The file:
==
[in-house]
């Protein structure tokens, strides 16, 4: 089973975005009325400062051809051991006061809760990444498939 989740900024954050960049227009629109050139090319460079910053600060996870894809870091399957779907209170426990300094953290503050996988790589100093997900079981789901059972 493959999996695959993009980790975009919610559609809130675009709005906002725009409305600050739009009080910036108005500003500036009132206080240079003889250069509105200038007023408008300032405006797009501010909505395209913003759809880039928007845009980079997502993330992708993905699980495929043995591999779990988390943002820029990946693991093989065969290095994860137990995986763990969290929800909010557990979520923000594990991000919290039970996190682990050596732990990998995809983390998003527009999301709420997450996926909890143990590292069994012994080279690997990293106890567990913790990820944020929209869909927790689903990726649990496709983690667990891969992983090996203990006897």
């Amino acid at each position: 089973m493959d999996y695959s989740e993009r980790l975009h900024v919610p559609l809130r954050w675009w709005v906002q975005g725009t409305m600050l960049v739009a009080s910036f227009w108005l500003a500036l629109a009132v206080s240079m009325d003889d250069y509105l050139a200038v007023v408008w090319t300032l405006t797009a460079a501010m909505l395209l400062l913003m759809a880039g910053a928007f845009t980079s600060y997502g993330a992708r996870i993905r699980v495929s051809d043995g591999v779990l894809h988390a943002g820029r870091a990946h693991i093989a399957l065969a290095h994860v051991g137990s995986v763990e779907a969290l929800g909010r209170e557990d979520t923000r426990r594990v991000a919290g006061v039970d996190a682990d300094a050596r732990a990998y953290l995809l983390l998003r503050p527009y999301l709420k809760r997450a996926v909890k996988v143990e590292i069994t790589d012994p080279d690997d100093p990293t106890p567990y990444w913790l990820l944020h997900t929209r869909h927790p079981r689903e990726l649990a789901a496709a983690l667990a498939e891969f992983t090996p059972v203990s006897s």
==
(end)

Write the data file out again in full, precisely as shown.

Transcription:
[in-house]
């Protein structure tokens, strides 16, 4: 089973975005009325400062051809051991006061809760990444498939 989740900024954050960049227009629109050139090319460079910053600060996870894809870091399957779907209170426990300094953290503050996988790589100093997900079981789901059972 493959999996695959993009980790975009919610559609809130675009709005906002725009409305600050739009009080910036108005500003500036009132206080240079003889250069509105200038007023408008300032405006797009501010909505395209913003759809880039928007845009980079997502993330992708993905699980495929043995591999779990988390943002820029990946693991093989065969290095994860137990995986763990969290929800909010557990979520923000594990991000919290039970996190682990050596732990990998995809983390998003527009999301709420997450996926909890143990590292069994012994080279690997990293106890567990913790990820944020929209869909927790689903990726649990496709983690667990891969992983090996203990006897």
């Amino acid at each position: 089973m493959d999996y695959s989740e993009r980790l975009h900024v919610p559609l809130r954050w675009w709005v906002q975005g725009t409305m600050l960049v739009a009080s910036f227009w108005l500003a500036l629109a009132v206080s240079m009325d003889d250069y509105l050139a200038v007023v408008w090319t300032l405006t797009a460079a501010m909505l395209l400062l913003m759809a880039g910053a928007f845009t980079s600060y997502g993330a992708r996870i993905r699980v495929s051809d043995g591999v779990l894809h988390a943002g820029r870091a990946h693991i093989a399957l065969a290095h994860v051991g137990s995986v763990e779907a969290l929800g909010r209170e557990d979520t923000r426990r594990v991000a919290g006061v039970d996190a682990d300094a050596r732990a990998y953290l995809l983390l998003r503050p527009y999301l709420k809760r997450a996926v909890k996988v143990e590292i069994t790589d012994p080279d690997d100093p990293t106890p567990y990444w913790l990820l944020h997900t929209r869909h927790p079981r689903e990726l649990a789901a496709a983690l667990a498939e891969f992983t090996p059972v203990s006897s």